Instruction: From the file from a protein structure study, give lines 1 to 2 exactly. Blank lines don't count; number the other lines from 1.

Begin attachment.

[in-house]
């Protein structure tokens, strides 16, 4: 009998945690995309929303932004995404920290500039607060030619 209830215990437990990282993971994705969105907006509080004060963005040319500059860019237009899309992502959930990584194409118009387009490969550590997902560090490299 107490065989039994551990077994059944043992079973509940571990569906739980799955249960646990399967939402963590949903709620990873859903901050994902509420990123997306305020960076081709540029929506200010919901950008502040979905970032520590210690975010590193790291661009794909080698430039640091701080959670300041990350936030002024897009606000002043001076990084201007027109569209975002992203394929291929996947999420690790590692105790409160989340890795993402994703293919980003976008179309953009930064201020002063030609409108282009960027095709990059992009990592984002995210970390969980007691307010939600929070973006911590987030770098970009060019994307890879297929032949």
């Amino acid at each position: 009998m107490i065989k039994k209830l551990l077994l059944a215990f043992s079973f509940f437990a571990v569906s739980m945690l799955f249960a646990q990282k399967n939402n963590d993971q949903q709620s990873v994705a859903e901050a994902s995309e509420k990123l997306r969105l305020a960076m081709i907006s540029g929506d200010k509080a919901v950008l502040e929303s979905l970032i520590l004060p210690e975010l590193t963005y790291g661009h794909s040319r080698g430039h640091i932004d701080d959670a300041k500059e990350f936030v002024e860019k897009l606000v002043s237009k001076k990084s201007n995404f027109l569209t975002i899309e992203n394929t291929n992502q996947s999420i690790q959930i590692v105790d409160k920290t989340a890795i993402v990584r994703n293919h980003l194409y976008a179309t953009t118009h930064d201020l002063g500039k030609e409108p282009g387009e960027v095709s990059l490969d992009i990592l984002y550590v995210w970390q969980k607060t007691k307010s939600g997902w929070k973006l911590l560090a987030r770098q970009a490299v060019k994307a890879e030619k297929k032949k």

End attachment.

[in-house]
């Protein structure tokens, strides 16, 4: 009998945690995309929303932004995404920290500039607060030619 209830215990437990990282993971994705969105907006509080004060963005040319500059860019237009899309992502959930990584194409118009387009490969550590997902560090490299 107490065989039994551990077994059944043992079973509940571990569906739980799955249960646990399967939402963590949903709620990873859903901050994902509420990123997306305020960076081709540029929506200010919901950008502040979905970032520590210690975010590193790291661009794909080698430039640091701080959670300041990350936030002024897009606000002043001076990084201007027109569209975002992203394929291929996947999420690790590692105790409160989340890795993402994703293919980003976008179309953009930064201020002063030609409108282009960027095709990059992009990592984002995210970390969980007691307010939600929070973006911590987030770098970009060019994307890879297929032949």